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Are Women the Future of Management?


By Manuelle Malot , Director of Careers and Prospective at EDHEC Business School

At a time when companies deplore the lack of enthusiasm for the managerial function and when the younger generations expect managers to behave differently from their predecessors, could women be the future of management?
For the new generations, a manager whose authority is only statutory has little chance of succeeding. Young people want a manager whom they will respect for his/ her competence and who will guide him/ her in the development of their skills. We have moved from an authority of status and control that cannot be discussed to an authority of competence with inspiring management. This requires a posture of authentic, respectful, honest, humble, transparent and close accompaniment. In short, a well-intentioned and inspiring management… A transformation that represents a real challenge for companies!

In this regard, a study by the EDHEC NewGen Talent Centre, which examined nearly 66,000 personality and motivation tests, reveals the professional behaviour of women who are authentic, flexible, sensitive and altruistic. In other words, attitudes that are all assets in view of new managerial expectations.

The strength of this study lies in the originality of its methodology. It is not a specific questionnaire for women on their abilities and willingness to manage, which inevitably leads to bias, but an examination of the answers to tests taken by individuals to get to know themselves better.

Emotional intelligence

Women inspire trust: women are committed to transparency (+12%) and authenticity, and are 13% more likely to be objective in their work than men. Women, who are sincerer, are therefore more likely to be trusted by their superiors and colleagues. Moreover, this tendency is reinforced with experience, and this trust facilitates their ability to manage.
They are also better peacekeepers in conflict situations. Indeed, they are more likely to find common ground and 13% are more flexible than men at work. This greater ease in resolving conflicts is undoubtedly reinforced by their greater extraversion than men (+8%). This extraversion tends to increase slightly with age and will be essential in managerial negotiation situations.
Compared to men, women are 38% more likely to show emotional sensitivity at work. Being able to be calm and distant as well as passionate depending on the situation, women have access to their emotions more easily. This inclination allows them to demonstrate a high level of emotional intelligence and empathy, which are essential qualities for managers, especially for the new generations who are keen to receive regular feedback on their work.
Finally, on a behavioural level, women are more instinctive when it comes to making decisions. They have a better grasp of situations and do not hesitate to use their intuition. Coupled with their past experiences, this inclination can facilitate the fluidity of managerial decisions.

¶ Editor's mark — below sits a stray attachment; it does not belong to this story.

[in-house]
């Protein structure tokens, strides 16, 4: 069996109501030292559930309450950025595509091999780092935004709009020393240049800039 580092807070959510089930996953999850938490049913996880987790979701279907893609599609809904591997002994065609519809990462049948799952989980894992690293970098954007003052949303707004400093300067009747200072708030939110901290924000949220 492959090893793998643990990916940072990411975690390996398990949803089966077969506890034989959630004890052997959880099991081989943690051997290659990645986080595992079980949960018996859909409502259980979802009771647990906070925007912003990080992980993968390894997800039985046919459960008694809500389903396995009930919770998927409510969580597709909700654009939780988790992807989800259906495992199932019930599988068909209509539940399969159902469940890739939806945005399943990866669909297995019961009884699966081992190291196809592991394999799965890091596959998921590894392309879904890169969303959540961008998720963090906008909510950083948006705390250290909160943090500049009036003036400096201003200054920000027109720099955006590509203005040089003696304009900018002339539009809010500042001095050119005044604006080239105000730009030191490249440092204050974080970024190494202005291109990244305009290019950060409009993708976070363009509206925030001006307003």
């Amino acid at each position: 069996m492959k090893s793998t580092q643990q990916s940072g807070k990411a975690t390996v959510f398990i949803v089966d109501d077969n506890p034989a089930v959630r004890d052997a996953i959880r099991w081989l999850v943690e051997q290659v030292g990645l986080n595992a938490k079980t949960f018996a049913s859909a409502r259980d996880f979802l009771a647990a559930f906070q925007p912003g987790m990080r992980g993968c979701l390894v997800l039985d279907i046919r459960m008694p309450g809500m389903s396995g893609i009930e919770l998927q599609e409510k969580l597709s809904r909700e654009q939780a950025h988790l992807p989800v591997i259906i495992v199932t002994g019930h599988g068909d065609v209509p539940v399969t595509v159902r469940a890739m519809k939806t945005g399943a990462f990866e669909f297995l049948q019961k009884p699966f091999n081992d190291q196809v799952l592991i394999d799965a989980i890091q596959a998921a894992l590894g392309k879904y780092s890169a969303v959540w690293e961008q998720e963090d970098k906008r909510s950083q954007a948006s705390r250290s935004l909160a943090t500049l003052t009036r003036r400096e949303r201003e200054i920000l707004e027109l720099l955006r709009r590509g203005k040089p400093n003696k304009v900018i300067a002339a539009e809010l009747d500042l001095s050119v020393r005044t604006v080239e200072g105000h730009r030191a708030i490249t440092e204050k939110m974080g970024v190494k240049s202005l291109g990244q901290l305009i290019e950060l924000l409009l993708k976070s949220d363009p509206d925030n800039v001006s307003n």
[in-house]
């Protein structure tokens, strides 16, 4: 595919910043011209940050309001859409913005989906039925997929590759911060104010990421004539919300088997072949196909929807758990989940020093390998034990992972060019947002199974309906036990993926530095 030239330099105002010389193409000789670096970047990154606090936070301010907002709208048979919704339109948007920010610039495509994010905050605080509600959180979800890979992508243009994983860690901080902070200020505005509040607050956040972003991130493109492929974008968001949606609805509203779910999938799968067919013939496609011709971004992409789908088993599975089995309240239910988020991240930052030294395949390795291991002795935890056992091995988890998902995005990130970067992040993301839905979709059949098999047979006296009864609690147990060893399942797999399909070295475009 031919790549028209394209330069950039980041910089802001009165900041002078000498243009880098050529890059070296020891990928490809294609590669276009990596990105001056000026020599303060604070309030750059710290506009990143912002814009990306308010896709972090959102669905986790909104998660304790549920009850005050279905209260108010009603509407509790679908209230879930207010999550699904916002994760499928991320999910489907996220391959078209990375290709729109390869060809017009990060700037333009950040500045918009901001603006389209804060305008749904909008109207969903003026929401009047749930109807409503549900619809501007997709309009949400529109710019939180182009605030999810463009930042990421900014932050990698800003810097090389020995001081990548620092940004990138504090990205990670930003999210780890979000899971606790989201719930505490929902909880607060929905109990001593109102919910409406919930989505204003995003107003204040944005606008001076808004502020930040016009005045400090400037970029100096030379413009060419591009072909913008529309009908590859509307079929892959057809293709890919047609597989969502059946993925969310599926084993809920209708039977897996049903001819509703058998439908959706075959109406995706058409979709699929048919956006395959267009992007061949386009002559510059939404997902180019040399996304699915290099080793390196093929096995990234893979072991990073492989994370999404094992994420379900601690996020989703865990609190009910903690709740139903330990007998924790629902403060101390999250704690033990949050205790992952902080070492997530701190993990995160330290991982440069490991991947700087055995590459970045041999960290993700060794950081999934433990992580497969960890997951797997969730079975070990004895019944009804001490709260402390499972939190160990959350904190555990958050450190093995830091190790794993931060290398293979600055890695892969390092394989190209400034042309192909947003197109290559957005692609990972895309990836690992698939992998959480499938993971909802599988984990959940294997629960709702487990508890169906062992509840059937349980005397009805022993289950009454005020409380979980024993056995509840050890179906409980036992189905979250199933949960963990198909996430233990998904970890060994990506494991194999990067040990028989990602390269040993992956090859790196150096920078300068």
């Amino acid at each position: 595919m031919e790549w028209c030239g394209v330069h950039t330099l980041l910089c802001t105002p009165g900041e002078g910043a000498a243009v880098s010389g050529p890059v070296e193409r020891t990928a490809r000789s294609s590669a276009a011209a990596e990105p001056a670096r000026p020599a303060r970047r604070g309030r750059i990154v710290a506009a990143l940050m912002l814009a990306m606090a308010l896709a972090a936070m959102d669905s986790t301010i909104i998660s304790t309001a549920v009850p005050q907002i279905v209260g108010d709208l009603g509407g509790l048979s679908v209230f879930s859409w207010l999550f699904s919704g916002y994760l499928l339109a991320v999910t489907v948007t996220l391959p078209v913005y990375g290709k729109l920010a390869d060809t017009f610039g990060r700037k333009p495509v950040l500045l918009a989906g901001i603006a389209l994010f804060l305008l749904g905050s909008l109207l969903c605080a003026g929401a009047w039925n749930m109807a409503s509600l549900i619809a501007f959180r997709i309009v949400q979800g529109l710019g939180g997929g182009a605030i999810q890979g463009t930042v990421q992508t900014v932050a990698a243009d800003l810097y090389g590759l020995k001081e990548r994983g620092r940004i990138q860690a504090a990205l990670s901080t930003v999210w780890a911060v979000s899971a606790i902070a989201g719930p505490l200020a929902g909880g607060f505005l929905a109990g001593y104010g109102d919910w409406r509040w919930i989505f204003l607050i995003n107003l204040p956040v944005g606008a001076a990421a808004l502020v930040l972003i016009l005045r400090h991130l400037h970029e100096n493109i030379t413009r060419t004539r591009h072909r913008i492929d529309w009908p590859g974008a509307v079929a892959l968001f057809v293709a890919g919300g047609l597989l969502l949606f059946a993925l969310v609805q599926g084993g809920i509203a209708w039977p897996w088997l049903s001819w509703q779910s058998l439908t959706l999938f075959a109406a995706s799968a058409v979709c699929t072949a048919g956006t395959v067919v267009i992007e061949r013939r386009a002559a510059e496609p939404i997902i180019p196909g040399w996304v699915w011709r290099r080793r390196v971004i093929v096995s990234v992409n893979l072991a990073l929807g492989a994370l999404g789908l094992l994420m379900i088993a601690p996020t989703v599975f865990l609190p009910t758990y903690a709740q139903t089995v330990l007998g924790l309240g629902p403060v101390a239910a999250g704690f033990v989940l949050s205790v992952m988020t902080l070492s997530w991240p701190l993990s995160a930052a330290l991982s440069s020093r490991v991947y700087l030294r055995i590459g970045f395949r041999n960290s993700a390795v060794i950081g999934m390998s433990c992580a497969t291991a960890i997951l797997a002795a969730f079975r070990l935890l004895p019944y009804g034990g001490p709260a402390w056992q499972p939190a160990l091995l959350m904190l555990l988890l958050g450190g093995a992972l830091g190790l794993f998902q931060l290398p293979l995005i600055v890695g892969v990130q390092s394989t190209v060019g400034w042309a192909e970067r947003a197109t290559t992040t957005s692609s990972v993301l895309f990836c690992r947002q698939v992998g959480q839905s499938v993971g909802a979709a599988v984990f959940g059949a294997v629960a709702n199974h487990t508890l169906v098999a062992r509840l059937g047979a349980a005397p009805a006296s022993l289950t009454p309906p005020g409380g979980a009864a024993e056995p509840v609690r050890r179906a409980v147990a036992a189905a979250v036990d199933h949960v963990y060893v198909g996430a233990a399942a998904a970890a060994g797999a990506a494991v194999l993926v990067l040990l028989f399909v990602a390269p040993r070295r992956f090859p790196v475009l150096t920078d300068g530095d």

Do women really want to manage?

Where men have stronger preference for competition, women are more interested in stable situations. They declare that they prefer professional stability (+17% compared to men) to professional development. While this attitude does not always favour their career progression, it also reflects greater loyalty and fidelity to their company, which is essential for assuming a managerial role.
They are also more likely to make the best of their professional situation and, as such, set an example for younger generations who tend to be impatient when things are not perfect in their jobs. While women seek clear direction and feedback from their superiors, they are also more open to criticism and questioning, an interesting feature for modernised management. They also accept more easily a rather structured environment, which is reassuring for large organisations that are still struggling to break away from their organisational frameworks.
Finally, in terms of integration and team spirit, women prefer to adopt an altruistic attitude (+14% compared to men). They are therefore an asset when it comes to welcoming, integrating and getting new employees to contribute, which is a key concern for world leaders.
In conclusion, if this study can confirm women’s ability to manage, it should also convince companies of their motivation to take on these responsibilities and thus resolve this crisis of managerial vocations.

Views of the author are personal and do not necessarily represent the website’s views.

Manuelle Malot - EDHECThe author Manuelle Malot has been Director of Careers and Prospective at EDHEC Business School for over 20 years. Operating from campuses in Lille, Nice, Paris, London, and Singapore, EDHEC is one of the top 15 European business schools. Fully international and directly connected to the business world, EDHEC commands a strong reputation for research excellence and the ability to train entrepreneurs and managers capable of breaking new ground. Malot founded the NewGen Talent Centre, a centre of expertise on the motivations, behaviours and skills of new generations in 2012. She is the expert on graduate programmes in France, on which she has published several studies, articles and books, and gives lectures in France and abroad.